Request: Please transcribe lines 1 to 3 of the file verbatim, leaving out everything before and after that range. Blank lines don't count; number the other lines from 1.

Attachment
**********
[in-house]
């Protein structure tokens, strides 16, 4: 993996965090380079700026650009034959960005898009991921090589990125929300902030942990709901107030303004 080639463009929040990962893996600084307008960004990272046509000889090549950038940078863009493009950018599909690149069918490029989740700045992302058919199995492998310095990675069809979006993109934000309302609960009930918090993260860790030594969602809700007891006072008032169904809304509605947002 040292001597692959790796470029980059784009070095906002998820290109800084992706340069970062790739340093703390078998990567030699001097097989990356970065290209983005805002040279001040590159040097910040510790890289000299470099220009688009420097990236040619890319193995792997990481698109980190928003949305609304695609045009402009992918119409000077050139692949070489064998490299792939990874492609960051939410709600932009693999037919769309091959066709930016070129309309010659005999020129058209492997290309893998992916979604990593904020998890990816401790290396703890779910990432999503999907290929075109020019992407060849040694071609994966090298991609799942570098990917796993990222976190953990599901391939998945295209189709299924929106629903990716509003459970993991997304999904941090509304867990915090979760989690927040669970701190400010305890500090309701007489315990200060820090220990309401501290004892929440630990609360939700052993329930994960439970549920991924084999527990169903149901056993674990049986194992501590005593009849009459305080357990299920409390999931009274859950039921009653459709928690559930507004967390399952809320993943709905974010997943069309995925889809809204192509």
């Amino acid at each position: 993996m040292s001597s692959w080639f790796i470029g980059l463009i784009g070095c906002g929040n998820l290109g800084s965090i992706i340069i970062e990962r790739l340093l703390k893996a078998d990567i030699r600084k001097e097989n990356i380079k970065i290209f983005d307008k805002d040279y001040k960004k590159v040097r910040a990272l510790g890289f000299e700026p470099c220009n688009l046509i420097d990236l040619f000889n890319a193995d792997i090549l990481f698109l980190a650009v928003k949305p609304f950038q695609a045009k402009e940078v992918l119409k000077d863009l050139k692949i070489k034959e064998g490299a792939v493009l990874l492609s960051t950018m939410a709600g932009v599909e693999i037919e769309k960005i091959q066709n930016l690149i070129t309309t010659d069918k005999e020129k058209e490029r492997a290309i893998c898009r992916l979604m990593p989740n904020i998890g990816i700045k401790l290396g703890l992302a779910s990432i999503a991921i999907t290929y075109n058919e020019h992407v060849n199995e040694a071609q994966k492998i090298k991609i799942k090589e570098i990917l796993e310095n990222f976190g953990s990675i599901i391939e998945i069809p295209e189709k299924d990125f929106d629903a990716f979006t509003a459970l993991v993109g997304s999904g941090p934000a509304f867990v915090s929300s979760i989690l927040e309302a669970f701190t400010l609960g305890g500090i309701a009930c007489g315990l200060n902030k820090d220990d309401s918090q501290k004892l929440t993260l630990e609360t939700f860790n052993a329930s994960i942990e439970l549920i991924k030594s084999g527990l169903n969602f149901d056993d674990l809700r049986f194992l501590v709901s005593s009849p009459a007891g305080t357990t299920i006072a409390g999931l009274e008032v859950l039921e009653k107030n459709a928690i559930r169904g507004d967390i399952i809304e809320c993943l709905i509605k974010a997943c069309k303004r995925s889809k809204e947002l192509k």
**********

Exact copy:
[in-house]
């Protein structure tokens, strides 16, 4: 993996965090380079700026650009034959960005898009991921090589990125929300902030942990709901107030303004 080639463009929040990962893996600084307008960004990272046509000889090549950038940078863009493009950018599909690149069918490029989740700045992302058919199995492998310095990675069809979006993109934000309302609960009930918090993260860790030594969602809700007891006072008032169904809304509605947002 040292001597692959790796470029980059784009070095906002998820290109800084992706340069970062790739340093703390078998990567030699001097097989990356970065290209983005805002040279001040590159040097910040510790890289000299470099220009688009420097990236040619890319193995792997990481698109980190928003949305609304695609045009402009992918119409000077050139692949070489064998490299792939990874492609960051939410709600932009693999037919769309091959066709930016070129309309010659005999020129058209492997290309893998992916979604990593904020998890990816401790290396703890779910990432999503999907290929075109020019992407060849040694071609994966090298991609799942570098990917796993990222976190953990599901391939998945295209189709299924929106629903990716509003459970993991997304999904941090509304867990915090979760989690927040669970701190400010305890500090309701007489315990200060820090220990309401501290004892929440630990609360939700052993329930994960439970549920991924084999527990169903149901056993674990049986194992501590005593009849009459305080357990299920409390999931009274859950039921009653459709928690559930507004967390399952809320993943709905974010997943069309995925889809809204192509």
């Amino acid at each position: 993996m040292s001597s692959w080639f790796i470029g980059l463009i784009g070095c906002g929040n998820l290109g800084s965090i992706i340069i970062e990962r790739l340093l703390k893996a078998d990567i030699r600084k001097e097989n990356i380079k970065i290209f983005d307008k805002d040279y001040k960004k590159v040097r910040a990272l510790g890289f000299e700026p470099c220009n688009l046509i420097d990236l040619f000889n890319a193995d792997i090549l990481f698109l980190a650009v928003k949305p609304f950038q695609a045009k402009e940078v992918l119409k000077d863009l050139k692949i070489k034959e064998g490299a792939v493009l990874l492609s960051t950018m939410a709600g932009v599909e693999i037919e769309k960005i091959q066709n930016l690149i070129t309309t010659d069918k005999e020129k058209e490029r492997a290309i893998c898009r992916l979604m990593p989740n904020i998890g990816i700045k401790l290396g703890l992302a779910s990432i999503a991921i999907t290929y075109n058919e020019h992407v060849n199995e040694a071609q994966k492998i090298k991609i799942k090589e570098i990917l796993e310095n990222f976190g953990s990675i599901i391939e998945i069809p295209e189709k299924d990125f929106d629903a990716f979006t509003a459970l993991v993109g997304s999904g941090p934000a509304f867990v915090s929300s979760i989690l927040e309302a669970f701190t400010l609960g305890g500090i309701a009930c007489g315990l200060n902030k820090d220990d309401s918090q501290k004892l929440t993260l630990e609360t939700f860790n052993a329930s994960i942990e439970l549920i991924k030594s084999g527990l169903n969602f149901d056993d674990l809700r049986f194992l501590v709901s005593s009849p009459a007891g305080t357990t299920i006072a409390g999931l009274e008032v859950l039921e009653k107030n459709a928690i559930r169904g507004d967390i399952i809304e809320c993943l709905i509605k974010a997943c069309k303004r995925s889809k809204e947002l192509k």